Hou Hsiao-Hsien attends a press conference for winners of the Palm D'Or at the 2015 Cannes Film Festival, shortly after being awarded the festival's top directing prize. i

Hou Hsiao-Hsien attends a press conference for winners of the Palm D'Or at the 2015 Cannes Film Festival, shortly after being awarded the festival's top directing prize. Pool/Getty Images hide caption

toggle caption Pool/Getty Images
Hou Hsiao-Hsien attends a press conference for winners of the Palm D'Or at the 2015 Cannes Film Festival, shortly after being awarded the festival's top directing prize.

Hou Hsiao-Hsien attends a press conference for winners of the Palm D'Or at the 2015 Cannes Film Festival, shortly after being awarded the festival's top directing prize.

Pool/Getty Images

"All the beautiful homes and silks and porcelains and poetry and this sort of mannered court behavior, it's all going to be dead, it's all going to be ashes in the next 50 to 80 years," explains Hendrix.

Hou wanted to evoke the look of classical Chinese paintings and their times. So he flew his cast and crew to desolate parts of mainland China. They shot on stone mountains layered with clouds, and in silver birch forests unsullied by developers or tourists.

"When you look at those kinds of images, you never knew something could look like that," Hou says. "You think these classical landscape paintings of mountains and rivers must be imaginary, but no — they're actually realistic."

Which makes sense for a director whose global reputation is rooted in realism. In many of his films, he has focused on Taiwan, on normal people facing challenging circumstances. City of Sadness, for instance, followed one family enduring the brutal Chinese occupation of Taiwan, under which thousands of people died. That movie won the top prize at the Venice Film Festival in 1989.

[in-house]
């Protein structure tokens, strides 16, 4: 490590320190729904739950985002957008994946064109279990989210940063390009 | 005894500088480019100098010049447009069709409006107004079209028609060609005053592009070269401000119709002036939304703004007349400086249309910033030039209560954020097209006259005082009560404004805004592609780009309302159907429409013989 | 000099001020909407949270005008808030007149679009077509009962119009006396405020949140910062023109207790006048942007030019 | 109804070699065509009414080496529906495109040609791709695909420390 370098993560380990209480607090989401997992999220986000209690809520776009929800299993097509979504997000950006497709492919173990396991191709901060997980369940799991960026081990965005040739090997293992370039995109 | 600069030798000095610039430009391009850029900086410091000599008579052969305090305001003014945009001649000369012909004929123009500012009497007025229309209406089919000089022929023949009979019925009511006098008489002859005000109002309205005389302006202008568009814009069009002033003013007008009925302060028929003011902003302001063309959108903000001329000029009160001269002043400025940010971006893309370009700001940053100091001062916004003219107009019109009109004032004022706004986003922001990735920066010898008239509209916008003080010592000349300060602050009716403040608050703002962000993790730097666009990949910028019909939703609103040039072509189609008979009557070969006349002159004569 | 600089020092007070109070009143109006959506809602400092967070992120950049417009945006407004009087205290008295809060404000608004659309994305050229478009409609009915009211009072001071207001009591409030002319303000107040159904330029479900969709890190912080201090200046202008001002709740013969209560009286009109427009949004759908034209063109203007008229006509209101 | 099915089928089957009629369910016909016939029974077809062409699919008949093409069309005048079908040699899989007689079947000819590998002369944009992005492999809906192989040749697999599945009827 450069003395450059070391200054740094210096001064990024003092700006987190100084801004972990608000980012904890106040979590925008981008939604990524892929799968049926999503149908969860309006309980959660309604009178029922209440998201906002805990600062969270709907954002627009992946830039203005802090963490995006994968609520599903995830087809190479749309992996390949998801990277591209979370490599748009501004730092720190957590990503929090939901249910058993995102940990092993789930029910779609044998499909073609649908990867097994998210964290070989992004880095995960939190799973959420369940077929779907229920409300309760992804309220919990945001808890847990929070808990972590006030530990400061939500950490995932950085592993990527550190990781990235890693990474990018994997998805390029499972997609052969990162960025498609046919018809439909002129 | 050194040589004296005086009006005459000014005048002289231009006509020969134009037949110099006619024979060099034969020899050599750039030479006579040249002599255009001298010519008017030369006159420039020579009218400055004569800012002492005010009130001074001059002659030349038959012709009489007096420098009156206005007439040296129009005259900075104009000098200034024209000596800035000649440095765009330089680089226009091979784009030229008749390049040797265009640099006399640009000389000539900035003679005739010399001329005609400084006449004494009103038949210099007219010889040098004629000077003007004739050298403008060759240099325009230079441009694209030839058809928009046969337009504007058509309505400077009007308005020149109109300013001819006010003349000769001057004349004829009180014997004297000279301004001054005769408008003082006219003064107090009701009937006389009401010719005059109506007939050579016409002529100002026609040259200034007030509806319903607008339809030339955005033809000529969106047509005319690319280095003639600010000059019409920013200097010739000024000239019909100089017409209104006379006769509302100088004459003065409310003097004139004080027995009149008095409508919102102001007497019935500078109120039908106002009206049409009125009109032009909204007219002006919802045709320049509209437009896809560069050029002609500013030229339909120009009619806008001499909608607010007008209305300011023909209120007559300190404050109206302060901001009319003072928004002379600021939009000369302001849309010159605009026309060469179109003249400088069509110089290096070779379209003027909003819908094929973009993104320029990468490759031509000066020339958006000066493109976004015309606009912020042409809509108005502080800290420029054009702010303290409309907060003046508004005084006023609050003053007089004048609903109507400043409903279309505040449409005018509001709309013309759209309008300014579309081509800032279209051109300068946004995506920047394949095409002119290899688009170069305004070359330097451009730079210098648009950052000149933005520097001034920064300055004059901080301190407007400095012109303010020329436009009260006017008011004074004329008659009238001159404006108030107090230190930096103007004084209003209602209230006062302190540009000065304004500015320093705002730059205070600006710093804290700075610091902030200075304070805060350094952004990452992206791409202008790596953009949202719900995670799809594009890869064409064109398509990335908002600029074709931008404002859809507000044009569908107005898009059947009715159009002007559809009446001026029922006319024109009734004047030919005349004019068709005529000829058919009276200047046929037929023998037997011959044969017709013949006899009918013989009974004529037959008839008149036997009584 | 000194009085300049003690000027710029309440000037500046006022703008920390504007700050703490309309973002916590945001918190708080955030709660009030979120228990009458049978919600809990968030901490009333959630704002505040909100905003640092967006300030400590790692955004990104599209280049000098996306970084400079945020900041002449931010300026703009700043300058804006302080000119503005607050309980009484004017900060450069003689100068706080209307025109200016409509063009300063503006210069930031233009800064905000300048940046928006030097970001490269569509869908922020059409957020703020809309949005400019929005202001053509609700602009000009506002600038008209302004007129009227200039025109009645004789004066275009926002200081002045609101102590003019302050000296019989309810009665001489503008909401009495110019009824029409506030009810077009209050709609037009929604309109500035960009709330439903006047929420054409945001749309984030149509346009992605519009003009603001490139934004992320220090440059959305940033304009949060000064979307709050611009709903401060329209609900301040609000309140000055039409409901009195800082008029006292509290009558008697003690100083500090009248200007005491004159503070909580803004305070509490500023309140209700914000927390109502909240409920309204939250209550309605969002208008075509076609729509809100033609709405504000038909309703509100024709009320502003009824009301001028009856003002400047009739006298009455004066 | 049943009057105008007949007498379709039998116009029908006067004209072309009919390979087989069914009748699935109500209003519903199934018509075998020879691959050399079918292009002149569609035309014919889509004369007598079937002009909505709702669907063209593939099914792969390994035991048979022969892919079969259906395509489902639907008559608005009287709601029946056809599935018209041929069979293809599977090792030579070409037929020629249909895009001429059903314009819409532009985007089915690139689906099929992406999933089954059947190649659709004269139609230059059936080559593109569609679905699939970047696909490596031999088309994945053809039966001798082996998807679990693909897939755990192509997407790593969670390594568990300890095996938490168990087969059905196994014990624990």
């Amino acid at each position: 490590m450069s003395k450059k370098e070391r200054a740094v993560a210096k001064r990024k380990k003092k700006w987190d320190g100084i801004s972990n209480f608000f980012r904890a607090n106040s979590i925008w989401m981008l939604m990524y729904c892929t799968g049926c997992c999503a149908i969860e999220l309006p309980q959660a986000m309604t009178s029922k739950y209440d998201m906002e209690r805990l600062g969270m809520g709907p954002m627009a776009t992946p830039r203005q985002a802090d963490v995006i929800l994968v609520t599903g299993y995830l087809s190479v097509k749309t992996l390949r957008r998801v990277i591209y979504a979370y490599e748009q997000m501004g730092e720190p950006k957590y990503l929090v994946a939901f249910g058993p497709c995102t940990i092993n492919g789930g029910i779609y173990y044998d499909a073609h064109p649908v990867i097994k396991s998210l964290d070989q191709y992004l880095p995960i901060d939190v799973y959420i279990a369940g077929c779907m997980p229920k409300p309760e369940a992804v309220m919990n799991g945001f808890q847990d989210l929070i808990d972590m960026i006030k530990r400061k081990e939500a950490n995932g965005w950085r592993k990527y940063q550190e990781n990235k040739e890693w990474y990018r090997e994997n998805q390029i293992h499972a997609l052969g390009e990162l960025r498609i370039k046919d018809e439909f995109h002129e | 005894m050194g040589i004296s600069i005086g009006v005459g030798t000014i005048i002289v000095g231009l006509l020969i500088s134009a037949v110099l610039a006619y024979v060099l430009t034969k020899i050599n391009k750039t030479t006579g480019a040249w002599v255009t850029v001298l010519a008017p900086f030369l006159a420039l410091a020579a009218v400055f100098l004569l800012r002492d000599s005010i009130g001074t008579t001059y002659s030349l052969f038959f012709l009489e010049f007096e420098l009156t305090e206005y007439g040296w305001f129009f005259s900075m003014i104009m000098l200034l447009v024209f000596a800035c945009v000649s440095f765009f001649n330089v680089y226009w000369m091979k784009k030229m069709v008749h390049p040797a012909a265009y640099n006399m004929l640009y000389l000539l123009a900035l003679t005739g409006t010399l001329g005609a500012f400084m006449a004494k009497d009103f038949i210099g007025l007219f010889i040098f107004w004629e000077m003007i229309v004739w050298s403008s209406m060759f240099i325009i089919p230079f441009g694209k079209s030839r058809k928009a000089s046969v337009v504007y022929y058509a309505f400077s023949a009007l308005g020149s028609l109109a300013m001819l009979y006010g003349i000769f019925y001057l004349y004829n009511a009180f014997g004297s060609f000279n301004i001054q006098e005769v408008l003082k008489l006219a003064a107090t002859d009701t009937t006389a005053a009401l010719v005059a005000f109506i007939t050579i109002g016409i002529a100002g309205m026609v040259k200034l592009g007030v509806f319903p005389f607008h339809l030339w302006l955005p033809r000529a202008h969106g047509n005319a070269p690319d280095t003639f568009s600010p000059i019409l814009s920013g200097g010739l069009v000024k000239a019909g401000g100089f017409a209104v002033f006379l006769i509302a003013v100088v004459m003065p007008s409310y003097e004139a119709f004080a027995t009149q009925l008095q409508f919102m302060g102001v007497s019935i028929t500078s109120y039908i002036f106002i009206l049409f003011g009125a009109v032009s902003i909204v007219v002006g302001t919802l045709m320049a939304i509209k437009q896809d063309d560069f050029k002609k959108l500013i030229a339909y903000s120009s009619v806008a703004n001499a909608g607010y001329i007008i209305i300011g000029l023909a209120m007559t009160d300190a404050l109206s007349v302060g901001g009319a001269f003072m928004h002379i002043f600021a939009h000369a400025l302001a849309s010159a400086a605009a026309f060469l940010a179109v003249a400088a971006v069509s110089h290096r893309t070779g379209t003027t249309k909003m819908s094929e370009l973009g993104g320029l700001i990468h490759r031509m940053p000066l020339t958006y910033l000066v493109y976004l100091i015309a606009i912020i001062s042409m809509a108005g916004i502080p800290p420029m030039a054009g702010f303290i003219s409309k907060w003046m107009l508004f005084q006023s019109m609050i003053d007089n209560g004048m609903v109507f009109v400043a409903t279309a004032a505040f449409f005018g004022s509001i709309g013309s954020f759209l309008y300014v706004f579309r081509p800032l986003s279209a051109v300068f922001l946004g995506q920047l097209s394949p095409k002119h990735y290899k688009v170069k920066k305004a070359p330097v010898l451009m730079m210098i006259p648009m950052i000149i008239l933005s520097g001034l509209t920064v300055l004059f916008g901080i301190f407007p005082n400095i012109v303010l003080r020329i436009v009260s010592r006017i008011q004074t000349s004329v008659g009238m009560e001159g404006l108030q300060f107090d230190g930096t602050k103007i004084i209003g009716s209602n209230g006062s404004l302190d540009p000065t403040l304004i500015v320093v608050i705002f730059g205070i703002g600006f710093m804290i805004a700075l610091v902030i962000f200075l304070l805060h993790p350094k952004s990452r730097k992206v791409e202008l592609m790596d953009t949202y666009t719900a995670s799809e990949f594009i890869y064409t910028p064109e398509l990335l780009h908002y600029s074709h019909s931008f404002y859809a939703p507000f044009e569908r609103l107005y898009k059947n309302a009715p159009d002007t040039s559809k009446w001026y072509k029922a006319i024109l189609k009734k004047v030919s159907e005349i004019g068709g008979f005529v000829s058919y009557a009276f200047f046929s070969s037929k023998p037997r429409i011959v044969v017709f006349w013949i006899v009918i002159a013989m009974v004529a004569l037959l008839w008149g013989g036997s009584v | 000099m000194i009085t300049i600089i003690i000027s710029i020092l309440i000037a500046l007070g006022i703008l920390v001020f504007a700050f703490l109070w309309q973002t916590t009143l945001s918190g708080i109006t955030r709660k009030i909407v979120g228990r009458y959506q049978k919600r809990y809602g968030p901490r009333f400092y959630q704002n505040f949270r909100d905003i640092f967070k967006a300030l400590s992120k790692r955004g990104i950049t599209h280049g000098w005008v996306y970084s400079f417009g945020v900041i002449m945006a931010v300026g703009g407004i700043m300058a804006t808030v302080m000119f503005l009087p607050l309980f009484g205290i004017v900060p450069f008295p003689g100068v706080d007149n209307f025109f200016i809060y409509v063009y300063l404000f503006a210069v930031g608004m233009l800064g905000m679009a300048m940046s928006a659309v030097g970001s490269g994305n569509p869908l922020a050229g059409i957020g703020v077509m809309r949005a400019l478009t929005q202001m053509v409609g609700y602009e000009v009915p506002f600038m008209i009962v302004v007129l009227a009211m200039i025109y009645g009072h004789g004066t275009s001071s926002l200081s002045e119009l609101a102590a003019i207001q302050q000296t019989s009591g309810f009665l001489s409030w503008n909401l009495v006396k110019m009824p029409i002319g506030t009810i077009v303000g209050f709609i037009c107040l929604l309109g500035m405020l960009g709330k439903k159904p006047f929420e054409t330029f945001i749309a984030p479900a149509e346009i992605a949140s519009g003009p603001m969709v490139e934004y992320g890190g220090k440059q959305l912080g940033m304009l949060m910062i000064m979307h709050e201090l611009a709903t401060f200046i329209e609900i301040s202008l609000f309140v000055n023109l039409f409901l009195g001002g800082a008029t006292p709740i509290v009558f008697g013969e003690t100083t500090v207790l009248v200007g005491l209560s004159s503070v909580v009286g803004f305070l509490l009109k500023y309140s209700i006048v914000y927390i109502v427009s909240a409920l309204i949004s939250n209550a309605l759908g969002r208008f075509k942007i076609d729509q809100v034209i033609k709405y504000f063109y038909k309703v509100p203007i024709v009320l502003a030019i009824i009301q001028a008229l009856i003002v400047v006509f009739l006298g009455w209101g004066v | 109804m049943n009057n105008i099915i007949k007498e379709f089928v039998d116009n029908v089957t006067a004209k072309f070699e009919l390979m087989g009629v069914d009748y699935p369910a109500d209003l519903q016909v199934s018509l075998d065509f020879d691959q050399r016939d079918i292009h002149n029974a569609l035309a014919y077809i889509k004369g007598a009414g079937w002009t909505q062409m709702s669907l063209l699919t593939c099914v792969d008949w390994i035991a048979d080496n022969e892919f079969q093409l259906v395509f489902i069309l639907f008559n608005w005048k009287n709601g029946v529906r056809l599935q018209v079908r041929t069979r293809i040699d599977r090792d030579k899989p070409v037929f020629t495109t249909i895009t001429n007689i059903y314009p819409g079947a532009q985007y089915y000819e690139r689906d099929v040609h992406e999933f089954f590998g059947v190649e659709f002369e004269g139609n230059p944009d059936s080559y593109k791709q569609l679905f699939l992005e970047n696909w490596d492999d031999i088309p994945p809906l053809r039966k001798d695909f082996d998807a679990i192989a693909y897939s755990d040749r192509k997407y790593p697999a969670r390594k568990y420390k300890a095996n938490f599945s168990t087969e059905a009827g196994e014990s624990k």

The Assassin, however, is a major departure. It draws on fantasy, legend and mythology — though Hou Hsiao-Hsien was completely uninterested in making some sort of crass, commercial martial arts movie.

"I don't want to make those kinds of movies," Hou says. "I wanted to set this film in realism" — meaning meticulously researched historical details and understated fight scenes. The 68-year-old director says he resisted anything over-the-top or magical, like Crouching Tiger, Hidden Dragon.

"In a discussion with my team of young fight choreographers, I made a rule never to leave the ground. You don't want to be like Spider-Man swinging around," he says. "These are not long fighting sequences. The act of assassination is incredibly fast. The assassin uses a short sword. You have to come up really close, do it and get out."